Bitcoin is a virtual currency built around a complicated cryptographic protocol and a global network of computers that oversees and verifies which coins have been spent by whom. Its anonymous nature means it is a popular choice for criminal activity as it is extremely difficult to trace who is spending Bitcoin.
The currency’s creator (or creators, perhaps) is proving just as difficult to trace.
You may remember Newsweek creating headlines around the world when it “outed” the creator of digital currency Bitcoin as being a 64-year-old Japanese American living near Los Angeles.
The magazine said it had found the mysterious “Satoshi Nakamoto”, the man whose name has been linked with the creation of the currency. That “scoop” apparently proved false – Dorian Nakamoto (birth name Satoshi) ended up suing Newsweek after he said his life was turned completely upside down.
The article from Wired says Bitcoin creator “Satoshi Nakamoto” is a pseudonym used by a 44-year-old Australian cryptologist named Craig Steven Wright.
Wired’s Andy Greenberg and Gwen Branwen write, “Either Wright invented bitcoin or he’s a brilliant hoaxer who very badly wants us to believe he did.”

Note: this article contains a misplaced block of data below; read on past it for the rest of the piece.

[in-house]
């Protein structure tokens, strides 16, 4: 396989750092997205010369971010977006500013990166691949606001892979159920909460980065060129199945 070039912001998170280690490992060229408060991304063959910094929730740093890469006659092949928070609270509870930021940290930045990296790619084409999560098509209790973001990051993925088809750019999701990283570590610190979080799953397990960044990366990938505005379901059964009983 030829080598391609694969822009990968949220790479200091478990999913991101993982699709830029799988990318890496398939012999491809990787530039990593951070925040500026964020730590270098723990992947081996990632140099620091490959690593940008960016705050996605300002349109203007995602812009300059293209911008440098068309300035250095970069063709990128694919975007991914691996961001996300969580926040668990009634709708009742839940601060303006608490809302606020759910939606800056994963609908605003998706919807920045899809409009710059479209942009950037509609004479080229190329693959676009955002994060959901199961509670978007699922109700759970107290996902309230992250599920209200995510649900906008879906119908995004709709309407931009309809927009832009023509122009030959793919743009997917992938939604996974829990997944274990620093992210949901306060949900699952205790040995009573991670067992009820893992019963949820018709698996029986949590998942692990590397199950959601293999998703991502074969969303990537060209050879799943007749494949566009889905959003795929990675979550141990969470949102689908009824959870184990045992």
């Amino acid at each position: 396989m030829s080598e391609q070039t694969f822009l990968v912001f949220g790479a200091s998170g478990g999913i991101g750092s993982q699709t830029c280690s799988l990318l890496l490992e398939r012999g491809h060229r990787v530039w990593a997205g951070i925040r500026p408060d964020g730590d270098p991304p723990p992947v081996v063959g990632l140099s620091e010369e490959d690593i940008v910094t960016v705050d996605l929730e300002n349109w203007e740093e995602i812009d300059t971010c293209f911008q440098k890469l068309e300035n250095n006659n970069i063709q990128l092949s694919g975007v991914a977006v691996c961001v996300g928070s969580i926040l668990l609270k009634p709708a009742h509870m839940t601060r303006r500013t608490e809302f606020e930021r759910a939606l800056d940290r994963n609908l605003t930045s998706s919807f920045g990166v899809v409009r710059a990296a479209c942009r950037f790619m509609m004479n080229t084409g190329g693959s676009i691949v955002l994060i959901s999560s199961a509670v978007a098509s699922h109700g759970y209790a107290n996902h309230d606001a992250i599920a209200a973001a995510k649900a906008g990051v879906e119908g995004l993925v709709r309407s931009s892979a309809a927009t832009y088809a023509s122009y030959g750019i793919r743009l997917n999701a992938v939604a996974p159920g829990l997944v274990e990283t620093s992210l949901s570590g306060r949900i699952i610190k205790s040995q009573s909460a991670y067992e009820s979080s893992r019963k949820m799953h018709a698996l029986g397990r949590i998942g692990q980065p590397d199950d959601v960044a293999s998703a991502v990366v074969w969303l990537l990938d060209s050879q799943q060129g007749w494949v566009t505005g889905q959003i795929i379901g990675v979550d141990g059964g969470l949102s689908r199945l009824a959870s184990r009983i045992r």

Wired cite leaked documents show communication between Dr Wright and his lawyers in which he is reported to have said: “I did my best to try and hide the fact that I’ve been running Bitcoin since 2009. By the end of this I think half the world is going to bloody know.”
Trying to reach Dr Wright proved to be of no avail. His blog was taken offline shortly after Wired published its report, while Dr Wright’s Twitter account went from being protected to being deleted altogether.
Wired is quick to preemptively point out the potential holes in its theory – saying it could be a very elaborate hoax. The magazine said, “The unverified leaked documents could have been faked in whole or in par”. It continues, “But this much is clear: If Wright is seeking to fake his Nakamoto connection, his hoax would be practically as ambitious as bitcoin itself.”